My other place
Please feel free to drop by and offer words of encouragement.
(photo link via ashleyb)
It's no surprise that I think it's all good to think about the social bits!
I'm really looking forward to this - and the next time we see each other, we'll have to discuss post-structural ways of looking at social interaction... it's not all power laws and sunshine, you know ;)
Now that I think about it, when focus shifted from "online community" to "social software," associated methods and theories shifted too. The (quantitative) structural and systems approaches of social software leave little room for (qualitative) processual approaches to community or cultural interaction. But more on that some other time...
Update (29/01/04) - Two things:
1. Many thanks to those who recently invited me to join Orkut. Of course I signed up and played around, and then sent an email to the admin folks asking them to delete my account (don't get me started on how I feel about not being able to delete my own account). I'm not trying to be difficult or anti-social, but I just don't see the point of sites like these. They remind me too much of high school - and I hated high school. I do, however, enjoy all sorts of other types of social interaction (including email) so if you'd like to talk to me please feel free to write me directly :-)
2. Interesting post on the failure of the social network sites. "So why don't they work? Because they are not social networks." Exactly. And they sure as hell aren't communities either. Why did it take someone so long to say this?! (via m2m)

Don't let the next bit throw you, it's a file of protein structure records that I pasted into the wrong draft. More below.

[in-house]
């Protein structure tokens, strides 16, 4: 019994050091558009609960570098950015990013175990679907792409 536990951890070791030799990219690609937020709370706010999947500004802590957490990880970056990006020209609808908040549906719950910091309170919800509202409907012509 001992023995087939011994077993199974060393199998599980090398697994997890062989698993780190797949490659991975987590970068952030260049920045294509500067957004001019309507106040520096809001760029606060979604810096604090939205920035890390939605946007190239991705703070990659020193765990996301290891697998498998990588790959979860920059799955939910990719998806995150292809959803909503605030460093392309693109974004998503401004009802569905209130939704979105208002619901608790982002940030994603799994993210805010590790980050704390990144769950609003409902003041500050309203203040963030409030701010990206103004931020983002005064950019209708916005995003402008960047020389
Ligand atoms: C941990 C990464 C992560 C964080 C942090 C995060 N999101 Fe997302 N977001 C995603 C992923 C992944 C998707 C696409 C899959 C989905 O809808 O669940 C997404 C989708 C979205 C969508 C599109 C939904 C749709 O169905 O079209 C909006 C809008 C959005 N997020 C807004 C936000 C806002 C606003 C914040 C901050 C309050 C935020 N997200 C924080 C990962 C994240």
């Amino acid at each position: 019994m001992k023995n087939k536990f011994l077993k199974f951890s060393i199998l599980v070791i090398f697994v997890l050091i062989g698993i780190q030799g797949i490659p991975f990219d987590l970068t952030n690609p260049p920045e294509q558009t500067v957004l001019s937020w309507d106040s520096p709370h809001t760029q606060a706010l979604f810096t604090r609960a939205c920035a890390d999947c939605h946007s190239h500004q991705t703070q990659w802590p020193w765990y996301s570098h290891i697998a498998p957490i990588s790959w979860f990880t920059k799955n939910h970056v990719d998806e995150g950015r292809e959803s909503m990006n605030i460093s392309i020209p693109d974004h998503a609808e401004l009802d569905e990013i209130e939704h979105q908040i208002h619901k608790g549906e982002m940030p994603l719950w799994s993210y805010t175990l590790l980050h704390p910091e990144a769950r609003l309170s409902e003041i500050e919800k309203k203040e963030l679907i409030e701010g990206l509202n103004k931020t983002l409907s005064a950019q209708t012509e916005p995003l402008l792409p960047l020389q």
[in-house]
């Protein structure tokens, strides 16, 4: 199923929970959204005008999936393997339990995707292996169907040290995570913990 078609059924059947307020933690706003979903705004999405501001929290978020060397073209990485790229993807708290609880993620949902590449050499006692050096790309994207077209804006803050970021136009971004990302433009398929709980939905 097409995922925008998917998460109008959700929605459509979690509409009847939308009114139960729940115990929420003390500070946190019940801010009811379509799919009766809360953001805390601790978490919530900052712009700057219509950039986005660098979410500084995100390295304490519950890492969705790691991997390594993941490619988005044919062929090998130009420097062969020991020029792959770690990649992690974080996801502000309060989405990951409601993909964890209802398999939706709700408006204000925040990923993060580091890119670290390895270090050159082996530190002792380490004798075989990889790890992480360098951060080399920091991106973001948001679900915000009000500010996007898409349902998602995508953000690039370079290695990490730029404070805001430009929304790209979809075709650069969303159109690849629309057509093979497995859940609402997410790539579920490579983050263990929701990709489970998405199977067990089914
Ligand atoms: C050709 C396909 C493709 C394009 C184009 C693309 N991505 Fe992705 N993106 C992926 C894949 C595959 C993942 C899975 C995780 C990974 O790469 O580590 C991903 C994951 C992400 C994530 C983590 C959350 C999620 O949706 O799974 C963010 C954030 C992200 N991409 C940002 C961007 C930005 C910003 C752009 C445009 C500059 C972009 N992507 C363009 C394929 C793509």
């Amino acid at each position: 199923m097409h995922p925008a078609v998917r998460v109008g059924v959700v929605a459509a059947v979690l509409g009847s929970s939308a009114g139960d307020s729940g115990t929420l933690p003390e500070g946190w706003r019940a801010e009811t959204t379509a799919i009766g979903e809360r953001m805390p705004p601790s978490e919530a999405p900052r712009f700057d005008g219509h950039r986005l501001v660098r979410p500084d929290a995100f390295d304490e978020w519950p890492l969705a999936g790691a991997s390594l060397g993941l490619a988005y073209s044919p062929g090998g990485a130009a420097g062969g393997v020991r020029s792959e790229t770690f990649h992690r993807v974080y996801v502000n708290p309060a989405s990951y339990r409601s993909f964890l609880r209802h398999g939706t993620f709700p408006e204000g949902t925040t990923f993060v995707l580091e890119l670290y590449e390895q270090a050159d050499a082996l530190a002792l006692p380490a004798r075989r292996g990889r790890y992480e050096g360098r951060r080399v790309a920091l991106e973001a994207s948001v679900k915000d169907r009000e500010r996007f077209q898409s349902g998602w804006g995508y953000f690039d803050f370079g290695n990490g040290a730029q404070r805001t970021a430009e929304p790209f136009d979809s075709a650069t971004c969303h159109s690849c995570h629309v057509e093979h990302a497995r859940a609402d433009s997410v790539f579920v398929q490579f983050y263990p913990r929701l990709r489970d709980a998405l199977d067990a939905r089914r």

But I'll stop here, before I become indistinguishable from a curmudgeonly old man.
Update (30/01/04) - Michael has an excellent post about why social software doesn't work. "What designers of systems like Friendster and Tribe think are social networks is different from what social networks actually are. What TeledyN [linked in #2 above] misses is that his definition of social networks isn’t social networks either ... Real social network software looks a lot more like Echelon or CAPPS than it looks like any variant of Friendster, Tribe, or Orkut. In fact, it looks a lot like Big Brother. And that’s never going to sell." Heh heh.
Update (31/01/04) - Hmm. Michael claims that with sites like Orkut, "You don’t build networks; you play the network game." Seems he's right ;) I just received this message:
Hi Anne. At your request, your orkut.com account has been deleted. Thanks for playing.
Nope. Makes perfect sense to me. Not every fight is a good fight, and learning to fight the right battles may be tricky, but it's pretty important. It also helps to understand what sort of change you are trying to affect. If you're looking for points of intervention, you should probably understand the differences between points of decision, production, consumption, destruction and, my personal favourite, points of assumption.
And today Adam posted on something I have also noticed recently: what happens when the fringe goes mainstream? He uses porn as an example, and I have often wondered what will happen to notions of intimacy in a porn-saturated world? How will it change the ways we understand gender, sex and sexuality? How we view our own bodies and desires? Or how we react to the desires and bodies of others? And what about when all of this is directly - and for some, exclusively - tied to mass production and consumption? And then I wonder what is considered fringe sexuality when porn/BDSM/whatever is mainstream? What does it mean to be on the sexual edge these days? But then again, I'm not sure I really want to know ;)